University lecture on Drupal

Kieran Lal, Acquia, recently had the opportunity to give a presentation on Drupal in front of an information system's course at San Francisco State College. It's a good video for anyone that wants to learn everything they possibly can about Drupal and given only one hour to do so. I would have loved to seen more questions and answers on the video as Kieran is one of those people that responds very well when people present him with good questions and good ideas.

After the Deadline: Contextual Spell Checking

Logo for After the DeadlineRaphael Mudge sent us an email on his latest project, After the Deadline.

I'm a computer scientist working to fill a gap in current CMS feature sets.  It isn't a new social or wireless feature.  I'm working to bring spelling, style, and grammar checking to web applications.  The technology is available for WordPress and the Open Source TinyMCE editor.

After the Deadline is an exciting plugin that adds a much needed feature often missing in most CMS rich text editors. After the Deadline currently supports plugins for TinyMCE and Wordpress. Some additional bullet points behind the plugin include: 

  • Corrects spelling with 90% accuracy
  • Checks 1,500 words for misuse
  • Finds grammar errors
  • Improves writing style
  • All plugins are licensed under the LGPL

AAMC's MedEdPORTAL running on CoreMedia CMS

CoreMedia LogoCoreMedia announced today that the Association of American Medical Colleges (AAMC) has launched a sophisticated interactive content portal powered by CoreMedia’s CMS that harnesses the power of social media. The name of AAMC's new site is MedEdPortal.

“AAMC’s desire to create an interactive medical community that facilitates the exchange of educational content is a project that CoreMedia was excited about and well suited to enable,” said René Hermes, VP Marketing of CoreMedia. “The combination of our market leading CMS and extensible social software features made CoreMedia the obvious choice for AAMC.”

AAMC’s MedEdPORTAL is a free online peer-reviewed publication service provided in partnership with the American Dental Education Association (ADEA). MedEdPORTAL was designed to promote educational collaboration by facilitating the open exchange of peer-reviewed teaching resources such as tutorials, virtual patients, simulation cases, lab guides, videos, podcasts, and assessment tools. While MedEdPORTAL's primary audience includes medical professionals, health educators and learners around the globe, it is also freely accessible to the general public.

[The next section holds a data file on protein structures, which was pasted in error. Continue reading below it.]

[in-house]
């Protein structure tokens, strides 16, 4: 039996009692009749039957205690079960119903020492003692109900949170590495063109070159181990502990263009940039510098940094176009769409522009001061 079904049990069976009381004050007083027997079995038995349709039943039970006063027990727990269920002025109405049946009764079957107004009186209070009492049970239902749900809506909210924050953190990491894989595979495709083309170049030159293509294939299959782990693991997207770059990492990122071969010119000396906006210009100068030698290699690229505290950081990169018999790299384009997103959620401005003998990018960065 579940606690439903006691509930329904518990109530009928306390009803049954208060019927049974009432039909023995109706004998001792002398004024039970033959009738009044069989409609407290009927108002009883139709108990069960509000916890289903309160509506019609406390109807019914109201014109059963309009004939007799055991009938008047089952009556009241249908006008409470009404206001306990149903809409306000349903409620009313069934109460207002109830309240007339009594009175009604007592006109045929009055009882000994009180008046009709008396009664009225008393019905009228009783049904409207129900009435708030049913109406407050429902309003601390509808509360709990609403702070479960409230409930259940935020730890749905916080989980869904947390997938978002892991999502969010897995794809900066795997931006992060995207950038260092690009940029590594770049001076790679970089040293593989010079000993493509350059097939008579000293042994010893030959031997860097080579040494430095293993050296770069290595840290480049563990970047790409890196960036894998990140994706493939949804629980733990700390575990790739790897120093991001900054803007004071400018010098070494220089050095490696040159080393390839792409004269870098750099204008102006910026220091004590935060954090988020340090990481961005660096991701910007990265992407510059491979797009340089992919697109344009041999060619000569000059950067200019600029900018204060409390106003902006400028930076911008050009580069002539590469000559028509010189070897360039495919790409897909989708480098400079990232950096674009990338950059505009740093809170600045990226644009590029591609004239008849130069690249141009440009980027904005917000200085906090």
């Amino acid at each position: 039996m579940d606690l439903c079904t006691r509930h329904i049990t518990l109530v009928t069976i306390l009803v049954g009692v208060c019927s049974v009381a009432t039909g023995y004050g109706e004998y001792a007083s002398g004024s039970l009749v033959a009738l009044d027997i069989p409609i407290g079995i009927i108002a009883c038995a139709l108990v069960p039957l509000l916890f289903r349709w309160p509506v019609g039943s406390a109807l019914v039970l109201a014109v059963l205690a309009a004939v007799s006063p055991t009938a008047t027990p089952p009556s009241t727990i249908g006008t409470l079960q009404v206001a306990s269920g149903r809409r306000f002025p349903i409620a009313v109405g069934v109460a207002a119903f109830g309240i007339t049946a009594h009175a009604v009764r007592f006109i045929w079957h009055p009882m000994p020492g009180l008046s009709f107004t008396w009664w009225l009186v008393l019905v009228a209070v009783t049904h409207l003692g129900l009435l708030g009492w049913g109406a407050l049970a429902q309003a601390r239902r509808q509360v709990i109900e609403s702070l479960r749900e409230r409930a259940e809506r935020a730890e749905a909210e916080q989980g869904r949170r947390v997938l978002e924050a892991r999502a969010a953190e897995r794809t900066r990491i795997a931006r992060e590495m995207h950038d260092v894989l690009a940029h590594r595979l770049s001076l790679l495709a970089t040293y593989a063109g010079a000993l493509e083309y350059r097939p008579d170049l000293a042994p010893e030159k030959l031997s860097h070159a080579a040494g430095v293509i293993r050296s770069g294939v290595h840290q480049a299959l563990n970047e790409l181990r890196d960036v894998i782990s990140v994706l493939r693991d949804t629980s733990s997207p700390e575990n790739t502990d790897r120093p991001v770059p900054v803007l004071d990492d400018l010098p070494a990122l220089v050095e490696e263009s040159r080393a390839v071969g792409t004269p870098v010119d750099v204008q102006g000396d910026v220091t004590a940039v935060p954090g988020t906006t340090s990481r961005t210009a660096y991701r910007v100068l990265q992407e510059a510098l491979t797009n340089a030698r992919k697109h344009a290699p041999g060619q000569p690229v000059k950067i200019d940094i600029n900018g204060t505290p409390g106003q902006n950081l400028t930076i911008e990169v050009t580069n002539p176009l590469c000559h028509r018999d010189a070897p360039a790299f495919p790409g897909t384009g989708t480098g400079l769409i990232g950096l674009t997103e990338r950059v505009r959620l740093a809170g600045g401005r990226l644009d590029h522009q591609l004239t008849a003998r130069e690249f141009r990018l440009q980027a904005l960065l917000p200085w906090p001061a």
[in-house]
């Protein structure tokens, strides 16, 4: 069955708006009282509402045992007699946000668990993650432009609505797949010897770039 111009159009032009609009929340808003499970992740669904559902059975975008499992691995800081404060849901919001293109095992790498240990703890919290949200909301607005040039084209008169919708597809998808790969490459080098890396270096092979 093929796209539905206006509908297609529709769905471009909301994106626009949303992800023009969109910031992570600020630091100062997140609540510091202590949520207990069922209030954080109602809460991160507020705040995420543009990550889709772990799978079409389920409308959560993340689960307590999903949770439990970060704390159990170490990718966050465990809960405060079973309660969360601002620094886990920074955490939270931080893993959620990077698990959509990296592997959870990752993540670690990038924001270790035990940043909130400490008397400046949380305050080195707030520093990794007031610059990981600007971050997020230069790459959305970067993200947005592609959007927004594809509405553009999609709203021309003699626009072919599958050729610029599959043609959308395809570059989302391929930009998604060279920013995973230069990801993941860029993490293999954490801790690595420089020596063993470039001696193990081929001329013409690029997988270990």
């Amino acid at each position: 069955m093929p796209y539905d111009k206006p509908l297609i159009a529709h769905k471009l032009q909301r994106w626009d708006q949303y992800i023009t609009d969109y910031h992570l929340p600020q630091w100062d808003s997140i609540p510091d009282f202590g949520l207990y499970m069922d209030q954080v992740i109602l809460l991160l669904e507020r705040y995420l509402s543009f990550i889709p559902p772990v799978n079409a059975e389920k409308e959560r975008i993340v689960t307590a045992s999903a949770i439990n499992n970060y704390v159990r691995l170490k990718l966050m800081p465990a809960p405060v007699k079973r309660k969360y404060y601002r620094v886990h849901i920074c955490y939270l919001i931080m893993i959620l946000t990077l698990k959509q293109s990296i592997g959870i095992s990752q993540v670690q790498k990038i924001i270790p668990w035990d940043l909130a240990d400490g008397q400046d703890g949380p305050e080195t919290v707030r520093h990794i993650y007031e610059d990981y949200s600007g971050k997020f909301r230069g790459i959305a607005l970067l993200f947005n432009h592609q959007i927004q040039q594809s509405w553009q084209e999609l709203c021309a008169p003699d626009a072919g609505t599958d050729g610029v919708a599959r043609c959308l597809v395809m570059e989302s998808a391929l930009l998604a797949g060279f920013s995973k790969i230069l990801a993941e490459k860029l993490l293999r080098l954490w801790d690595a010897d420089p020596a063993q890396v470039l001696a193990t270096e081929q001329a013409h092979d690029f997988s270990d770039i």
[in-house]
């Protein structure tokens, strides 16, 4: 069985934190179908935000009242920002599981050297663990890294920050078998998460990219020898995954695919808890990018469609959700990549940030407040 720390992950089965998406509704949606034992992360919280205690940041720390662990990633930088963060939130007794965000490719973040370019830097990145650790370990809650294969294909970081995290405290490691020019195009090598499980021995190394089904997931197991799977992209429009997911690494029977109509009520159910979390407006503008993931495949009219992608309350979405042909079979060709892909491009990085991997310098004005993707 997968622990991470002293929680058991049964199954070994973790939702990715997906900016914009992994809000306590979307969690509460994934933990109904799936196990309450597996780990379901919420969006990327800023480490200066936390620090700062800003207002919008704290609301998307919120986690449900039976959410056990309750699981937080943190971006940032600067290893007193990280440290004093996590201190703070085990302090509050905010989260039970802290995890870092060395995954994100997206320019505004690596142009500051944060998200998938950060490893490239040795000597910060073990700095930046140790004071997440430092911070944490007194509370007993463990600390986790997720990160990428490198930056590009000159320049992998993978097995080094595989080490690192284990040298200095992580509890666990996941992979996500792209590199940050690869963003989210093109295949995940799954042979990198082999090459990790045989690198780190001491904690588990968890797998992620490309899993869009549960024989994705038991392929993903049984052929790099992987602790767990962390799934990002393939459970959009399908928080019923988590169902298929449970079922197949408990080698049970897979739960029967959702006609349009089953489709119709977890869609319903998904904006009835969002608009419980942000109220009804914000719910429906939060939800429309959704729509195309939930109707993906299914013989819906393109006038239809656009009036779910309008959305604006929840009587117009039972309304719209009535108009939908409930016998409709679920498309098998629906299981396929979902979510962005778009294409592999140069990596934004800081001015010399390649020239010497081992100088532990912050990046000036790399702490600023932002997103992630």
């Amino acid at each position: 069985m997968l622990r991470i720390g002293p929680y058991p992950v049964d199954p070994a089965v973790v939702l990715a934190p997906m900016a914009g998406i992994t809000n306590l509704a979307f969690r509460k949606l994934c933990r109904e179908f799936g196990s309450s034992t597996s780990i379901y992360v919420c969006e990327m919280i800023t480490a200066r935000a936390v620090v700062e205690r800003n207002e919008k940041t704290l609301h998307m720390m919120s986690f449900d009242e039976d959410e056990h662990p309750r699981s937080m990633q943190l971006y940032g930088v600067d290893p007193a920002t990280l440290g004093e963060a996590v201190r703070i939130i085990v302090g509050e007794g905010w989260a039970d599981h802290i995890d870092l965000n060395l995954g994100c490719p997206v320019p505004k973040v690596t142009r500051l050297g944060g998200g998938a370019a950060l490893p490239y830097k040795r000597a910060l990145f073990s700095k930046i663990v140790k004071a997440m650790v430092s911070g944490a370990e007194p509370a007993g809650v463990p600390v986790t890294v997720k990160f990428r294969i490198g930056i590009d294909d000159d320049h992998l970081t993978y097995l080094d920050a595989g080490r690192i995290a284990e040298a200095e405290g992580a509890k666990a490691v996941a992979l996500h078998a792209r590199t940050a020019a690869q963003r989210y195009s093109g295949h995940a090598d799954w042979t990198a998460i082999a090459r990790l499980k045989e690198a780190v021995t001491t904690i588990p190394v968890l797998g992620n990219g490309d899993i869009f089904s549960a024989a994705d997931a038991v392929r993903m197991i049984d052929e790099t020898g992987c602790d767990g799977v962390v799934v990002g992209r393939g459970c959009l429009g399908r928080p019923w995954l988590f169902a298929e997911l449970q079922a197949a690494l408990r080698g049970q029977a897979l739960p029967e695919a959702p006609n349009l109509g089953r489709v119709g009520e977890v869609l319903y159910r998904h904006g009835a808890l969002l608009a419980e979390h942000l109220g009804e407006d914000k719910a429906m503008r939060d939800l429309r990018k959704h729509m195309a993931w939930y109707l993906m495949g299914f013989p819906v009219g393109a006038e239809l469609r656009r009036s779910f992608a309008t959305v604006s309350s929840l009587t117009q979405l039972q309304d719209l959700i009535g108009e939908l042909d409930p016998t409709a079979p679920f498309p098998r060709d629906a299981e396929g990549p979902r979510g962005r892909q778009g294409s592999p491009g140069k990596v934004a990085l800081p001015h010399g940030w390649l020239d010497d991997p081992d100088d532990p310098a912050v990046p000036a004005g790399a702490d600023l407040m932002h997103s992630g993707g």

Working Knowledge: Microsoft vs. Open Source

I forgot who sent the tweet on Twitter but I was pointed to some very interesting research (2005) posted at the Harvard Business School's Working Knowledge site.

Microsoft vs. Open Source: Who Will Win?

Using formal economic modelling, professors Pankaj Ghemawat and Ramon Casadesus-Masanell consider the competitive dynamics of the software wars between Microsoft and open source.

Citizen Spies

I just finished reading an article from last Friday's Wall Street Journal, Gulags, Nukes and a Water Slide: Citizen Spies Lift North Korea's Veil. The article discusses how collaboration and tools on the Internet allows ordinary citizens to uncover secrets governments wish others not to see. In this case, using collaborated information and satellite images to uncover North Korea's infrastructure.

In the propaganda blitz that followed North Korea's missile launch last month, the country's state media released photos of leader Kim Jong Il visiting a hydroelectric dam and power station.

Images from the report showed two large pipes descending a hillside. That was enough to allow Curtis Melvin, a doctoral candidate at George Mason University in suburban Virginia, to pinpoint the installation on his online map of North Korea.

Mr. Melvin is at the center of a dozen or so citizen snoops who have spent the past two years filling in the blanks on the map of one of the world's most secretive countries. Seeking clues in photos, news reports and eyewitness accounts, they affix labels to North Korean structures and landscapes captured by Google Earth, an online service that stitches satellite pictures into a virtual globe. The result is an annotated North Korea of rocket-launch sites, prison camps and elite palaces on white-sand beaches.

This is a fascinating article from the WSJ and I'm sure this type of tech empowerment has both positive and negative consequences for our world. Having some background in remote sensing, I recall a conversation I had with a landsat specialist several years ago. During the conversation he mentioned the recent launch of some cheap satellites with 1 km resolution to be used for non-military geological surveys. I asked the question, "if a cheap satellite can produce 1 km resolution what resolutions can an expensive landsat satellite produce?". He replied such information was classified. As I said before, that conversation took place several years ago and I can only imagine how much the technology has changed since then.